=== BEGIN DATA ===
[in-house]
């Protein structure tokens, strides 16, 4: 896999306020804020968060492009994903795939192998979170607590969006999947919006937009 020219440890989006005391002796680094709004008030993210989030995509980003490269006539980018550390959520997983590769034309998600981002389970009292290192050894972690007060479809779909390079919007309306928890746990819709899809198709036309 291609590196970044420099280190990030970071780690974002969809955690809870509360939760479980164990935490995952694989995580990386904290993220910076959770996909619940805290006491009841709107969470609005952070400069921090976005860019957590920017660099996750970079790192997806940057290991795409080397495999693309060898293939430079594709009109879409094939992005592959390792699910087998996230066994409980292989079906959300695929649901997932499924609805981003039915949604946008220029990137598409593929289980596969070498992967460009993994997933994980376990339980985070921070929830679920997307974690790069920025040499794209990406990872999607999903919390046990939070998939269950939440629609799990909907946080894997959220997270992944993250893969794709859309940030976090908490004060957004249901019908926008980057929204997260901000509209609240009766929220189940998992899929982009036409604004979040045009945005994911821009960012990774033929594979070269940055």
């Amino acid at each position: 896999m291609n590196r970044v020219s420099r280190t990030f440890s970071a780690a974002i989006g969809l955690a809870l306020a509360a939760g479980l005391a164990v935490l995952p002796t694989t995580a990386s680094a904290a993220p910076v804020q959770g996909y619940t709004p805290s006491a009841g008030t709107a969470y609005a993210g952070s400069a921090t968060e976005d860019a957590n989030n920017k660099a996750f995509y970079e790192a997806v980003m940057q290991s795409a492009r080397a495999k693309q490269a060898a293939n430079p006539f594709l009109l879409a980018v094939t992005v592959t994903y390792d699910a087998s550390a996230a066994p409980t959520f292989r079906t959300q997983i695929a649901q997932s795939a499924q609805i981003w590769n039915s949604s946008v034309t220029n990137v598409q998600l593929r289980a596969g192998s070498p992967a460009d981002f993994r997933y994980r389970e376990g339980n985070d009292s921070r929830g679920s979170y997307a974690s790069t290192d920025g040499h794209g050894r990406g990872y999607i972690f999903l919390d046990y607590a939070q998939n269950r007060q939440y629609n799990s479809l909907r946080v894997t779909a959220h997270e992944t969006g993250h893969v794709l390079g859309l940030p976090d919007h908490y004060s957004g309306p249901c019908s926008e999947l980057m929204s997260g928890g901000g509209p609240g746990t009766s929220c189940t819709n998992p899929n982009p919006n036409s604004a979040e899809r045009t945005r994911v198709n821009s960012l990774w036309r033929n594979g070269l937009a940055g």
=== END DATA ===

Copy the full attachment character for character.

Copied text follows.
[in-house]
């Protein structure tokens, strides 16, 4: 896999306020804020968060492009994903795939192998979170607590969006999947919006937009 020219440890989006005391002796680094709004008030993210989030995509980003490269006539980018550390959520997983590769034309998600981002389970009292290192050894972690007060479809779909390079919007309306928890746990819709899809198709036309 291609590196970044420099280190990030970071780690974002969809955690809870509360939760479980164990935490995952694989995580990386904290993220910076959770996909619940805290006491009841709107969470609005952070400069921090976005860019957590920017660099996750970079790192997806940057290991795409080397495999693309060898293939430079594709009109879409094939992005592959390792699910087998996230066994409980292989079906959300695929649901997932499924609805981003039915949604946008220029990137598409593929289980596969070498992967460009993994997933994980376990339980985070921070929830679920997307974690790069920025040499794209990406990872999607999903919390046990939070998939269950939440629609799990909907946080894997959220997270992944993250893969794709859309940030976090908490004060957004249901019908926008980057929204997260901000509209609240009766929220189940998992899929982009036409604004979040045009945005994911821009960012990774033929594979070269940055």
């Amino acid at each position: 896999m291609n590196r970044v020219s420099r280190t990030f440890s970071a780690a974002i989006g969809l955690a809870l306020a509360a939760g479980l005391a164990v935490l995952p002796t694989t995580a990386s680094a904290a993220p910076v804020q959770g996909y619940t709004p805290s006491a009841g008030t709107a969470y609005a993210g952070s400069a921090t968060e976005d860019a957590n989030n920017k660099a996750f995509y970079e790192a997806v980003m940057q290991s795409a492009r080397a495999k693309q490269a060898a293939n430079p006539f594709l009109l879409a980018v094939t992005v592959t994903y390792d699910a087998s550390a996230a066994p409980t959520f292989r079906t959300q997983i695929a649901q997932s795939a499924q609805i981003w590769n039915s949604s946008v034309t220029n990137v598409q998600l593929r289980a596969g192998s070498p992967a460009d981002f993994r997933y994980r389970e376990g339980n985070d009292s921070r929830g679920s979170y997307a974690s790069t290192d920025g040499h794209g050894r990406g990872y999607i972690f999903l919390d046990y607590a939070q998939n269950r007060q939440y629609n799990s479809l909907r946080v894997t779909a959220h997270e992944t969006g993250h893969v794709l390079g859309l940030p976090d919007h908490y004060s957004g309306p249901c019908s926008e999947l980057m929204s997260g928890g901000g509209p609240g746990t009766s929220c189940t819709n998992p899929n982009p919006n036409s604004a979040e899809r045009t945005r994911v198709n821009s960012l990774w036309r033929n594979g070269l937009a940055g």